As most of you know, DJI pretty much dominates the drone market. Forbes stated earlier this year that “DJI has soared to take two-thirds of the drone market globally.”

If the Skydio 2 is really capable of what they claim, and the videos showing those capabilities look to support that, we may finally have a made in the USA drone that can give DJI some competition.

Why I’m personally excited about this, is that I’ve been flying a DJI Inspire 2 for more than two years. In that time I have had a lot of problems with the drone. Things like firmware updates not working, taking two years to fix a gimbal problem on a $1,600 camera/gimbal, warranty repair issues as well as problems with the flight restrictions that DJI decided to impose, even on FAA certified Part 107 licensed pilots.

I’ve been on jobs where I’ve gotten FAA approval to fly and when I get there, DJI restricts me. Often there were workarounds, but often it has taken a couple of hours to get the restriction lifted. So that being said, I’d love to see some serious competition to DJI drones so I could buy one and use it for my projects instead. Maybe this is one of them!

Currently, there is nothing that DJI sells that has the obstacle avoidance/navigation/autonomous flight abilities of the Skydio 2. Even as a practiced and experienced drone pilot flying many and varied projects, the examples you’ll see in the videos below can be very difficult and potentially hazardous for your drone. On one project I missed seeing a tree branch, even after walking the site first, hit it and it cost me $2,000 damage to my Inspire 2 drone.

It would appear that the Skydio 2 drone has a significant ability to navigate/avoid complex obstacles like tree branches and other complex objects at a level that DJI drones don’t have. According to Skydio:

“[The Skydio 2 has] 45 megapixels of visual sensing from six 200 degree color cameras, Skydio 2 can see everything in every direction with unprecedented resolution and clarity. This is the foundation of trustworthy autonomous flight.”

Compare this with 4.9 megapixels for the Mavic Pro.

Check out this video to see how it navigates through obstacles. It’s pretty impressive.

Skydio 2 vs. DJI Mavic Pro

So how does DJI stack up? Check out this video from Skydio’s website on how the DJI Mavic 2 stacks up against the Skydio 2. As I stated above, 45 megapixels of visual sensing from six 200-degree color cameras versus 4.9 megapixels for the Mavic Pro. It’s a big difference. Check out how the Skydio 2 is able to navigate autonomously in an area that stops the Mavic Pro cold.

What about tracking me?

For those of you who are one-person crews or want videos of you on your mountain bike, hiking, surfing or skiing, Skydio has a Skydio Beacon to track you autonomously. You use this to control the drone’s height and position as it tracks you as well as other functions. Here’s a video from their site that shows how well it works.

Does it have a controller?

Finally for me, having the ability to fly with a controller is really important. Then you add the level of obstacle avoidance and navigation to that and you got a real winner. Check out this video from their website on how it works with their controller.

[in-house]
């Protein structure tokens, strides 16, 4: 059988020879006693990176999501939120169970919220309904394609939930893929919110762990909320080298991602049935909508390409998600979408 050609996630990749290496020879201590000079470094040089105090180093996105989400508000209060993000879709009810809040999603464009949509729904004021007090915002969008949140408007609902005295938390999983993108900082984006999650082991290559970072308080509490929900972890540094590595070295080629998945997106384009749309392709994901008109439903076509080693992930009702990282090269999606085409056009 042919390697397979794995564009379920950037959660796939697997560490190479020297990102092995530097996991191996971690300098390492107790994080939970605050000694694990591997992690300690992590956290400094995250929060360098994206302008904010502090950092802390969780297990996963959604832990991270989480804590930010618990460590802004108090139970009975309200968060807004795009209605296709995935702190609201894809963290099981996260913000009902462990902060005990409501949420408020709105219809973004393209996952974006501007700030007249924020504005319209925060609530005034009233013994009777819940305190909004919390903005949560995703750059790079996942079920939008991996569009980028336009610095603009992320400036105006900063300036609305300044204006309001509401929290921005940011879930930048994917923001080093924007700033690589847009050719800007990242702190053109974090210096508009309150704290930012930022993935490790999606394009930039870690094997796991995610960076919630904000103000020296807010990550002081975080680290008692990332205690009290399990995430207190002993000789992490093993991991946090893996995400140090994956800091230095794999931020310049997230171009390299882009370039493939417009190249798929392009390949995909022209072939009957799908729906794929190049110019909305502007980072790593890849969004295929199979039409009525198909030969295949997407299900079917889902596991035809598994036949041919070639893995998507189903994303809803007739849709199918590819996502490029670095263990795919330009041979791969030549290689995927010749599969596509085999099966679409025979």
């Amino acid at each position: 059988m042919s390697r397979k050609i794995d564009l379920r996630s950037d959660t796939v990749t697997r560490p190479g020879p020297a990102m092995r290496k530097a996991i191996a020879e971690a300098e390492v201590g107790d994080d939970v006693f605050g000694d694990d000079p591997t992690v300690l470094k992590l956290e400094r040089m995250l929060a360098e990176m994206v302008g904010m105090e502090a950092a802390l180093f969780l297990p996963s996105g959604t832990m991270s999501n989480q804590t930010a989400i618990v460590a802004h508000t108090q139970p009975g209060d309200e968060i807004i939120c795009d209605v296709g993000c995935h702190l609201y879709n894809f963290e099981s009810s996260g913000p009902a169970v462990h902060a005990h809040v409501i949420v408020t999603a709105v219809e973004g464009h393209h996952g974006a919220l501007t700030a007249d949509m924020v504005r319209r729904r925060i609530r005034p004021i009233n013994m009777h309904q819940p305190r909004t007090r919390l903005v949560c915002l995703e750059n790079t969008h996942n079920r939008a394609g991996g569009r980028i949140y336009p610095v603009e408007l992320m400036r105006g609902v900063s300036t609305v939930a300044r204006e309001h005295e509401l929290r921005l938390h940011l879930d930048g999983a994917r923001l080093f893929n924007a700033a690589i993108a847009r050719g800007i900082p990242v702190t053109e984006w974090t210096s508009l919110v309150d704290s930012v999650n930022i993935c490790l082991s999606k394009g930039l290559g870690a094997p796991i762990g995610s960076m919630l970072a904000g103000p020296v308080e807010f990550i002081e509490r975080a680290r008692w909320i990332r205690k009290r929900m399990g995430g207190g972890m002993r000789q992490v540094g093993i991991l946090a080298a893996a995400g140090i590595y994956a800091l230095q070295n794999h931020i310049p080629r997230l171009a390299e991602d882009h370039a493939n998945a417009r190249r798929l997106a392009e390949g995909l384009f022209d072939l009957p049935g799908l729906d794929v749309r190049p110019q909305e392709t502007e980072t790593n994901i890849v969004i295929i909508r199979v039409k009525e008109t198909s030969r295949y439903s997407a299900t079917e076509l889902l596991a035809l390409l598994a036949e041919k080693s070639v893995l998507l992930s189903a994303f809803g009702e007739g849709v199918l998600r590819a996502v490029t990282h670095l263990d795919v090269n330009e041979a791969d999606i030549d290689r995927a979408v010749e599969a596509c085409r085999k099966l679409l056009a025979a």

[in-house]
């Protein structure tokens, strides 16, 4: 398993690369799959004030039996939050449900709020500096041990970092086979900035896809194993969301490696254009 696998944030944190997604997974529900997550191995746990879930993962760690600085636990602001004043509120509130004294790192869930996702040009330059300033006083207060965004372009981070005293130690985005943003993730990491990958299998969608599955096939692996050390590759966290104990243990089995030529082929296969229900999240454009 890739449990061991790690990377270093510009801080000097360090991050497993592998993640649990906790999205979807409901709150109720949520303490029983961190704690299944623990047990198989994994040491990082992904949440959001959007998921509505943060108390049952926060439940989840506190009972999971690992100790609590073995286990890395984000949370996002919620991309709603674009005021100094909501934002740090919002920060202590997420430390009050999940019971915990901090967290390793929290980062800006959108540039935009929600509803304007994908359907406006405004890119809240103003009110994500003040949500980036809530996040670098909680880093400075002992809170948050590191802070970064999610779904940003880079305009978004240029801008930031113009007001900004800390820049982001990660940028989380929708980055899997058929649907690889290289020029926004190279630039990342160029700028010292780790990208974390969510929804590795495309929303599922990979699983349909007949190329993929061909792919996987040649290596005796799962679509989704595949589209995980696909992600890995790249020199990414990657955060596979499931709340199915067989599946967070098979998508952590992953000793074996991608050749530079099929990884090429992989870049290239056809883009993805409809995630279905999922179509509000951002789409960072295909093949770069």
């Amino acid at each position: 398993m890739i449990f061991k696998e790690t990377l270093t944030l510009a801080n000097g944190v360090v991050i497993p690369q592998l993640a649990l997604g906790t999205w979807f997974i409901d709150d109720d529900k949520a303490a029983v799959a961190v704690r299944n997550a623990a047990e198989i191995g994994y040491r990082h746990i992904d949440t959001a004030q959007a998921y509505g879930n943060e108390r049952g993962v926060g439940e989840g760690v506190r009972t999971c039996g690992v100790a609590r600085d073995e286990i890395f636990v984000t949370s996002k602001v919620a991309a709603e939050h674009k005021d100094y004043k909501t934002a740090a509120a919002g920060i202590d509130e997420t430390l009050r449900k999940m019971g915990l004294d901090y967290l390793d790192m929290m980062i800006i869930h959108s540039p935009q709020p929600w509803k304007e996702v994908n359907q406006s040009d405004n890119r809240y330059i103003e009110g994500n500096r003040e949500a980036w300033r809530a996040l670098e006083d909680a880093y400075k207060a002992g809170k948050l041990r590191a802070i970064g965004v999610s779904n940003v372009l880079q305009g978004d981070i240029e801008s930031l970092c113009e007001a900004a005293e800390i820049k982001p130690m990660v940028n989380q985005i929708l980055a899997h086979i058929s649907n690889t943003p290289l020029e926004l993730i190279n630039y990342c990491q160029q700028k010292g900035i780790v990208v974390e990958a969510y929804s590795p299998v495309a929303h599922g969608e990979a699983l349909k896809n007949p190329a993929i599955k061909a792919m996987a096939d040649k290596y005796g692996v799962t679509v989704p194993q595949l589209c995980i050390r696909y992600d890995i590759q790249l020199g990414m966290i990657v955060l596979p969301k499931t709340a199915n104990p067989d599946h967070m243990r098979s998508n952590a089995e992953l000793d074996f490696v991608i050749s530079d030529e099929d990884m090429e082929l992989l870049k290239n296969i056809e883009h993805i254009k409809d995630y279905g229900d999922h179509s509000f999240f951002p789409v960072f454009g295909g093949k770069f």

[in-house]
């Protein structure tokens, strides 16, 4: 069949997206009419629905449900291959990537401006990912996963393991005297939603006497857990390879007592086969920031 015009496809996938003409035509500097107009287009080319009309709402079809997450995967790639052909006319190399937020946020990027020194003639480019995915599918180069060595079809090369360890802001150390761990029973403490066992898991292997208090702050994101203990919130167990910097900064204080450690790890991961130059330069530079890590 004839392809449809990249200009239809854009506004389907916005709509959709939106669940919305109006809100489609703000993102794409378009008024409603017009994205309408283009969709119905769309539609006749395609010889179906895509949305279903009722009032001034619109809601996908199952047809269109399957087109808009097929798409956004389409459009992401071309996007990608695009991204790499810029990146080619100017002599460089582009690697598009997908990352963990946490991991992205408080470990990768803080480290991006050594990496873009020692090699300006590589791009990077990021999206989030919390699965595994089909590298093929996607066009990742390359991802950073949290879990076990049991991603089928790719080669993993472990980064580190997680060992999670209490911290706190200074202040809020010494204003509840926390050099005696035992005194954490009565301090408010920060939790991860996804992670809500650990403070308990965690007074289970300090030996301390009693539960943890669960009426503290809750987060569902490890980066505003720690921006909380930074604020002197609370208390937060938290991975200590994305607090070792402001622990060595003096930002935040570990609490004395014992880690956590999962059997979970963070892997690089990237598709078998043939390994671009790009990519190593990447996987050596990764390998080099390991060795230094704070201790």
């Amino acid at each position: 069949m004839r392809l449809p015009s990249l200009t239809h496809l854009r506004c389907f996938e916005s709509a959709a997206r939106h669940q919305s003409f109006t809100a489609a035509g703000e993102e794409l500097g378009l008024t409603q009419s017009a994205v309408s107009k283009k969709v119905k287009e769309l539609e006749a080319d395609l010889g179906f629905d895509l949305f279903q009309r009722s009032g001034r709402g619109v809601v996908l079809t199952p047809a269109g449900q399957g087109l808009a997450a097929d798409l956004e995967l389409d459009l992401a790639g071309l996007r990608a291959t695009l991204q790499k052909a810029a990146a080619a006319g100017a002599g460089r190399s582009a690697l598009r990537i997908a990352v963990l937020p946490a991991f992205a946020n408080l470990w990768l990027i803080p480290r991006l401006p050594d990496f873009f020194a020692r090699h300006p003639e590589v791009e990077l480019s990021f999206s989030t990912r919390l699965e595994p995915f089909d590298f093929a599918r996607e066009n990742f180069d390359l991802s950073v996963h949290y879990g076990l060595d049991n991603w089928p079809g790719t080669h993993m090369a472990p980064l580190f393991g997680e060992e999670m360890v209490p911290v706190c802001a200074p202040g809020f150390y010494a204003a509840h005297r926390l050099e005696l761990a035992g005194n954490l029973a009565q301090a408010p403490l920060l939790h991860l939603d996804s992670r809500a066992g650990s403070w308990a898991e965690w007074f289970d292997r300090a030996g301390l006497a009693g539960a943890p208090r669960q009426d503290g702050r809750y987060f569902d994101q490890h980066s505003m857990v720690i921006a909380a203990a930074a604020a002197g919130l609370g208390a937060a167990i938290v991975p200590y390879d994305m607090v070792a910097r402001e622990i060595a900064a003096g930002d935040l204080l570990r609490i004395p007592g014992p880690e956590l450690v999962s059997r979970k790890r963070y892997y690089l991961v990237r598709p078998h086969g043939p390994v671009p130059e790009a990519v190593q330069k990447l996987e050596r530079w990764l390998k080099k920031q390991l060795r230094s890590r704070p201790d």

What about the camera?

The camera specs in the Skydio 2 are a little disappointing. It uses a 1-2.3” 12.3 megapixel CMOS, compared to a 1″ sensor on the Mavic Pro 2. But the new sensor, and the processors it uses, make it capable of 4K video at up to 60fps. Plus it has HDR, and they claim for it to have 13 stops of dynamic range.

If you’re wondering what the HDR looks like here is a sample for their website. Notice the grassy area and sky are not blown out in the HDR version.

Again, I’ll need hands-on experience to see how capable the camera is for my needs, but it looks promising. In addition, the camera produces 12 megapixel HDR photos. So my verdict is still out on this.

For YouTube videos, it should be fine, but I’ll need hands-on to edit and grade real footage to know what other projects I can use it on. The level of obstacle avoidance/navigation should allow pilots to produce footage that would be difficult to impossible to produce with just manual flight. This could be a game-changer for many people and small productions.

The Skydio 2 has an all-new camera that uses Sony’s IMX577 sensor and the Qualcomm RedDragon QCS605.

Does Skydio stand behind their technology?

Here’s the warranty from their website:

“Skydio 2 is the easiest to fly, least likely to crash drone on the planet and we’re proud to be building it right here in America. Our customer support team sits in the same building with the engineering team that designed the product. We manufacture and repair Skydio 2 across the street. If you have any issue, we’re here to help. And we stand behind Skydio 2 with a simple promise: if you’re operating your Skydio 2 within our Safe Flight guidelines, and it crashes, we’ll repair or replace it for free. It’s that simple.”

Final thoughts

I’m really hopeful that this drone can really do all it claims (since I haven’t flown one yet). I would really like to see DJI get some competition and maybe have U.S. drone manufacturers take a lead in innovation in this field. If it is capable of what it claims then this will be a drone worth buying.

Its ability to navigate around obstacles when being flow with a controller will reduce the change of crashes and the autonomous flying modes will give users the ability to create footage that currently is very difficult or impossible right now.